LOUDON COUNTY, Tenn. — Dairy farmers in East Tennessee are trying to deal with a difficult downturn in the market as the COVID-19 pandemic drastically impacts supply and demand for milk.
So far, UT Extension said only a few dairy farmers in East Tennessee have had to dump milk, a sight that has been frequently shown at dairies in other parts of the country.
Although sales of gallons of milk and ice cream have gone up during the coronavirus pandemic, it does not come close to making up for the lost demand for milk, butter, and cheese created by restaurants and schools.
"It's just definitely unprecedented. We're seeing our markets fall day after day. And the biggest problem is there's no food service for us anymore. So milk and cheese and butter and all those things going into food service, it's just not there," said Sam Craun at Davis Brothers Dairy in Loudon County.
Craun and her husband took over Davis Brothers Dairy around 10 years ago. It was started by her father, Randy Davis, and his brother in the 1980s.
Craun's livelihood relies on a perishable product that is made for nearly immediate consumption. When there's a drastic shock to the demand for the product, the short-term impact is devastating.
"It is the worry and anxiety of what our milk will be worth in two months. We are told what we are going to receive. And that price is dropping every day. It is looking like a 40 percent loss in May compared to what we received in January for the same product."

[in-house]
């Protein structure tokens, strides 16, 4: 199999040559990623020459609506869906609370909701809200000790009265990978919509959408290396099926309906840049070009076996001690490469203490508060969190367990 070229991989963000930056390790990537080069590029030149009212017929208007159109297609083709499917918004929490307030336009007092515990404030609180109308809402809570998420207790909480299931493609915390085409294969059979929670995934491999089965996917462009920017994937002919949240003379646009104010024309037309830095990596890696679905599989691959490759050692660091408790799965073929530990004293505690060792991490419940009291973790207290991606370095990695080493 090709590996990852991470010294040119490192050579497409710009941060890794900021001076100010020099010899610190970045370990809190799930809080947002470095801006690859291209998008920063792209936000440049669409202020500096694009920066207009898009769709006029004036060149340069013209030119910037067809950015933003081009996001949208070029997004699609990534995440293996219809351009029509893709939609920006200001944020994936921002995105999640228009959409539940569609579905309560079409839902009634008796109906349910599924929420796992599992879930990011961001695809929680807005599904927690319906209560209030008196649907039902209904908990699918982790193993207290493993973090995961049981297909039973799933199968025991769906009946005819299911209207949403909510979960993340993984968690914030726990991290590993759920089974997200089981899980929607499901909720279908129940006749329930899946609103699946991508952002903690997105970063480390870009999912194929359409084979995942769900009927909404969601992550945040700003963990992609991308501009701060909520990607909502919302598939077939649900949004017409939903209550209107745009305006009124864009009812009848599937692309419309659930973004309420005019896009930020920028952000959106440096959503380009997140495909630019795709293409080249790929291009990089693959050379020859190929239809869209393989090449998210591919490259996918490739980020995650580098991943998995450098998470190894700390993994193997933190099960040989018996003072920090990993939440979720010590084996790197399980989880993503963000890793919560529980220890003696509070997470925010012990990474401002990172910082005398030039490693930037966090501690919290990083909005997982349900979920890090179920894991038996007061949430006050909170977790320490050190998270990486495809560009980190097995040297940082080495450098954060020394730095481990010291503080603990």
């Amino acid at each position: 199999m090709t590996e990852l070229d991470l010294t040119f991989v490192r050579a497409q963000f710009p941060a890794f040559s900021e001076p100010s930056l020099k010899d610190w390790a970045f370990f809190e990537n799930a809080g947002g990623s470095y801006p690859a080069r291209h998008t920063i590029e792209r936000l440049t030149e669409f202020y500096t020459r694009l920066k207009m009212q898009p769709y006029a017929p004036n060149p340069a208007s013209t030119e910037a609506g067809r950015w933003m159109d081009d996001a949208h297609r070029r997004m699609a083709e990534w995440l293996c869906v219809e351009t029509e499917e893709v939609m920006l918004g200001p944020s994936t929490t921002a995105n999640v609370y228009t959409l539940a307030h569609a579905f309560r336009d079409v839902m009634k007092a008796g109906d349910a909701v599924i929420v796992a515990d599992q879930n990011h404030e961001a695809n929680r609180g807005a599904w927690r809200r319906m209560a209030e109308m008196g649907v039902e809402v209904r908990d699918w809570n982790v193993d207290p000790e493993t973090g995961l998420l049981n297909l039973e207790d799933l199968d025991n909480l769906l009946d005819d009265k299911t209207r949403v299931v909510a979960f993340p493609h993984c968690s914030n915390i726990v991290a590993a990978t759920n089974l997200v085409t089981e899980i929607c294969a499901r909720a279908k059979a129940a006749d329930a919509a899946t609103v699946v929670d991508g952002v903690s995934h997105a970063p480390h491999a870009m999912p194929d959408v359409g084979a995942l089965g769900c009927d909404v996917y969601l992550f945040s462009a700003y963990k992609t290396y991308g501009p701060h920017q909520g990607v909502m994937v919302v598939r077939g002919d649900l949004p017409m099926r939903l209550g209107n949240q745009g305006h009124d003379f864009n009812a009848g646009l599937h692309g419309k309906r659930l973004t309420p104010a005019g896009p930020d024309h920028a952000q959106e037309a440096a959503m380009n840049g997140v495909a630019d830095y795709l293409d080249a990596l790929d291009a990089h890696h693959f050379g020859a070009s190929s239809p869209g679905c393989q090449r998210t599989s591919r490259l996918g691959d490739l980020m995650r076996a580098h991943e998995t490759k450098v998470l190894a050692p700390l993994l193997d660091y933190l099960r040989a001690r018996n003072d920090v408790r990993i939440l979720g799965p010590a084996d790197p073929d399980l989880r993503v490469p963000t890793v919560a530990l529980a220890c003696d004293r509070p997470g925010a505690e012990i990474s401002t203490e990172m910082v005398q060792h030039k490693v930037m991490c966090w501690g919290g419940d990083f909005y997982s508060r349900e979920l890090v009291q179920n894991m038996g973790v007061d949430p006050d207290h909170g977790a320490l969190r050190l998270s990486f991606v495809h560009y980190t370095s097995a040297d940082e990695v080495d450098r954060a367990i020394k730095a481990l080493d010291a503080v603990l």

Craun and other dairy farmers have to keep the milk flowing and crops growing no matter what the market is doing at the moment. This year's crops in the field will feed the animals next year. As the sign says at the entrance to Davis Brothers Dairy, "It takes years to grow a glass of milk."
"COVID-19 has affected everything," said David Bilderback with UT Extension. "For the first quarter of 2020, receipts for agriculture in Tennessee were down around $370 million. And the thing about it is a farmer is going to keep farming. They can't change what they do. The cows still have to be milked. The calves still have to be fed. The crops still have to be planted."
Craun said you can help local farmers by purchasing brands that rely on local milk. For example, Mayfield relies on local farms for its milk and ice cream. You can look at the code on the carton to ensure it was made from milk in East Tennessee. The numbers 47-131 indicate the milk is from farmers in Tennessee for the plant in Athens. The code for the Athens ice cream plant is 47-225.
Weigel's also announced in 2019 it would only sell milk that is produced at farms in Tennessee.